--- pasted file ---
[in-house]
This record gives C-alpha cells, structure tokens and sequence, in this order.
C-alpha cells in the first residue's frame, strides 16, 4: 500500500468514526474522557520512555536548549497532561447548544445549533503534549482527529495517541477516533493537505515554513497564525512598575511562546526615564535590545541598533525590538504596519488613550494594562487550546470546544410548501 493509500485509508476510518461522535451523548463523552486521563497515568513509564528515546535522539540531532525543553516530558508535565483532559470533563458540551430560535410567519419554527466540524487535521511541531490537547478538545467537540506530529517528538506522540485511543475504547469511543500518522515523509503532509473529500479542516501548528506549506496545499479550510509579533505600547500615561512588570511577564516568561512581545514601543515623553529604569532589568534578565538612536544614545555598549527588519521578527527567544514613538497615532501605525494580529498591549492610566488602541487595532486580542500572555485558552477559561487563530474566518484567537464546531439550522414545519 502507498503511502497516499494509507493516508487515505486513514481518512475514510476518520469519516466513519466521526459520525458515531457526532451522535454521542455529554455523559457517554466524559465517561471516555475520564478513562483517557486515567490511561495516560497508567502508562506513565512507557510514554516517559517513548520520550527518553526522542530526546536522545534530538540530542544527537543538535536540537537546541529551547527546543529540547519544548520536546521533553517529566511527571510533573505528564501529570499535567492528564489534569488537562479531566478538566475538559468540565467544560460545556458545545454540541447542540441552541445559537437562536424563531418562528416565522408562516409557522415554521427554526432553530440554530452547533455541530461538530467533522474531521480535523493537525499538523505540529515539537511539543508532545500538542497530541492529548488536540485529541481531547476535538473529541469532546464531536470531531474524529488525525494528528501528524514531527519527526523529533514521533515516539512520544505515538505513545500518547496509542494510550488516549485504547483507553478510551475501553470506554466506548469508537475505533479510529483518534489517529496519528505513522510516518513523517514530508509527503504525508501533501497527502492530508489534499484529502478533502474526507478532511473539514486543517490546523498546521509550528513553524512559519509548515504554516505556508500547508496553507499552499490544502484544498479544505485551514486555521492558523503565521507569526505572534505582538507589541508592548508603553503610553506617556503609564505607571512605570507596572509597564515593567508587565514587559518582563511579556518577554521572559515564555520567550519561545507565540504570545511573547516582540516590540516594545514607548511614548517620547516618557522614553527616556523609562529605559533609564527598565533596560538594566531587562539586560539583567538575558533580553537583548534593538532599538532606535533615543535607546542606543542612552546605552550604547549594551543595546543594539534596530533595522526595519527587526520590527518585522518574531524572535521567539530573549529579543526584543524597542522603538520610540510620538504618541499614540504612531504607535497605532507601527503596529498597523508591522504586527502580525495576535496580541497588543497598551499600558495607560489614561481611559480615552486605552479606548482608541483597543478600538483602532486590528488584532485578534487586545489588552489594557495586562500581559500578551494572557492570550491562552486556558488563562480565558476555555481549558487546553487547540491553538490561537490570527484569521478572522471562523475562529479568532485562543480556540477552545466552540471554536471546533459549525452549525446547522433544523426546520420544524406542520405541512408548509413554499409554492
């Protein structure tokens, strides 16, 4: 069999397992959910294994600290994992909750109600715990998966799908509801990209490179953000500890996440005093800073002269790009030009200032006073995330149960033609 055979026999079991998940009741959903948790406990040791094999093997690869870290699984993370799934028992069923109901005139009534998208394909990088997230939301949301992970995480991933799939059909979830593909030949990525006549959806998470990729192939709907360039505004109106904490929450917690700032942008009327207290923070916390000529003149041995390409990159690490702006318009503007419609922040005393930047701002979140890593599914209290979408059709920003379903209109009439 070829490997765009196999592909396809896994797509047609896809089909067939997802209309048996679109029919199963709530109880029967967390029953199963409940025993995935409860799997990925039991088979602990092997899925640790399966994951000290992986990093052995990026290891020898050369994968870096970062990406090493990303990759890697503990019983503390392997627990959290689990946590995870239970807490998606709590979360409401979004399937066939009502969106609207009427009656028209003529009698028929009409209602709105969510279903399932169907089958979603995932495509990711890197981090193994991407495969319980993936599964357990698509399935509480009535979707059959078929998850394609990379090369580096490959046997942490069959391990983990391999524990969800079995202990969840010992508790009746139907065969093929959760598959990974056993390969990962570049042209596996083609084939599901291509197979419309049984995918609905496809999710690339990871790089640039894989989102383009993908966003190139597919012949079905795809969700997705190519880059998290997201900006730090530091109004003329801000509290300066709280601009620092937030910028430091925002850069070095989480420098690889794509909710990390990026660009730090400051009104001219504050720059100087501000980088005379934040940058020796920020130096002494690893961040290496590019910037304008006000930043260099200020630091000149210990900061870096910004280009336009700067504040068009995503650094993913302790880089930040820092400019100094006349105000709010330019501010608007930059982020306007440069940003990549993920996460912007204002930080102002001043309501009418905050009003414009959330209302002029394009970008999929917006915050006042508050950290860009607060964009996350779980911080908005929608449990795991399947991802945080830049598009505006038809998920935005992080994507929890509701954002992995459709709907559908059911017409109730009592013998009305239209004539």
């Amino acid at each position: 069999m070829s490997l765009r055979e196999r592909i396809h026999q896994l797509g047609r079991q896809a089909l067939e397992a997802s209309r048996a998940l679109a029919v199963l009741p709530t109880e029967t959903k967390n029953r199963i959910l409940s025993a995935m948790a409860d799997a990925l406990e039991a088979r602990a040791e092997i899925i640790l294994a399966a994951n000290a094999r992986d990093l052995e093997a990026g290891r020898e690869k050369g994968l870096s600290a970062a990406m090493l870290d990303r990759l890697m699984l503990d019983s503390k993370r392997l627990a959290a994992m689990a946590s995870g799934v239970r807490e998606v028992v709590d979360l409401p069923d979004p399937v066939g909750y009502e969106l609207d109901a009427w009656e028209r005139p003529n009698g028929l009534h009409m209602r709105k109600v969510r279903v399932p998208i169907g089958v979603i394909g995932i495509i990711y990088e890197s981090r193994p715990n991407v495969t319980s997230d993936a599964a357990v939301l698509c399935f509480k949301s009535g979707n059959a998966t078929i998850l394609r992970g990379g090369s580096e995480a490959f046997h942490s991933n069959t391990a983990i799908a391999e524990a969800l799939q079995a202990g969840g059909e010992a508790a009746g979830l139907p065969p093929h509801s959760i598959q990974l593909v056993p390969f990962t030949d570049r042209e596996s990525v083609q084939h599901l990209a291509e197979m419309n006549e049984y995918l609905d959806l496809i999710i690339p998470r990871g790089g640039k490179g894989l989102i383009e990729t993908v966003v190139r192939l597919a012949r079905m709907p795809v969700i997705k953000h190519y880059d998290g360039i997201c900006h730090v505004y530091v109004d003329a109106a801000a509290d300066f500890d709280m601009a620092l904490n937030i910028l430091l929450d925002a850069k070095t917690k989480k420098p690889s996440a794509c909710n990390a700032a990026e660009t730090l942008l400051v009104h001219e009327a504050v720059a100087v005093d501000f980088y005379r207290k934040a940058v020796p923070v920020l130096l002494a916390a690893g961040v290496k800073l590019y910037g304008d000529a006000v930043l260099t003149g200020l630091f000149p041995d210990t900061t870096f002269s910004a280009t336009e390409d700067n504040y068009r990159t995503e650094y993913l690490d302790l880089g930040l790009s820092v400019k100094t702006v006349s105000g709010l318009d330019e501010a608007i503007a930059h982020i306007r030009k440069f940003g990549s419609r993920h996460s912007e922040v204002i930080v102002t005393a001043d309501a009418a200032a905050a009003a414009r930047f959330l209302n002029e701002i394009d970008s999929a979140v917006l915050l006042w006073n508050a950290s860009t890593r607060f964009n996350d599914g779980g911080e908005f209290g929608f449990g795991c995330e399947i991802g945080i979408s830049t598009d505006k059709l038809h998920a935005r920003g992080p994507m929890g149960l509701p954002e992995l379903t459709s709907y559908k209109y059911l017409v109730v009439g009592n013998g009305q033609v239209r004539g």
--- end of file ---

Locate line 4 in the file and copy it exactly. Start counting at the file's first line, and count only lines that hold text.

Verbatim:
């Protein structure tokens, strides 16, 4: 069999397992959910294994600290994992909750109600715990998966799908509801990209490179953000500890996440005093800073002269790009030009200032006073995330149960033609 055979026999079991998940009741959903948790406990040791094999093997690869870290699984993370799934028992069923109901005139009534998208394909990088997230939301949301992970995480991933799939059909979830593909030949990525006549959806998470990729192939709907360039505004109106904490929450917690700032942008009327207290923070916390000529003149041995390409990159690490702006318009503007419609922040005393930047701002979140890593599914209290979408059709920003379903209109009439 070829490997765009196999592909396809896994797509047609896809089909067939997802209309048996679109029919199963709530109880029967967390029953199963409940025993995935409860799997990925039991088979602990092997899925640790399966994951000290992986990093052995990026290891020898050369994968870096970062990406090493990303990759890697503990019983503390392997627990959290689990946590995870239970807490998606709590979360409401979004399937066939009502969106609207009427009656028209003529009698028929009409209602709105969510279903399932169907089958979603995932495509990711890197981090193994991407495969319980993936599964357990698509399935509480009535979707059959078929998850394609990379090369580096490959046997942490069959391990983990391999524990969800079995202990969840010992508790009746139907065969093929959760598959990974056993390969990962570049042209596996083609084939599901291509197979419309049984995918609905496809999710690339990871790089640039894989989102383009993908966003190139597919012949079905795809969700997705190519880059998290997201900006730090530091109004003329801000509290300066709280601009620092937030910028430091925002850069070095989480420098690889794509909710990390990026660009730090400051009104001219504050720059100087501000980088005379934040940058020796920020130096002494690893961040290496590019910037304008006000930043260099200020630091000149210990900061870096910004280009336009700067504040068009995503650094993913302790880089930040820092400019100094006349105000709010330019501010608007930059982020306007440069940003990549993920996460912007204002930080102002001043309501009418905050009003414009959330209302002029394009970008999929917006915050006042508050950290860009607060964009996350779980911080908005929608449990795991399947991802945080830049598009505006038809998920935005992080994507929890509701954002992995459709709907559908059911017409109730009592013998009305239209004539």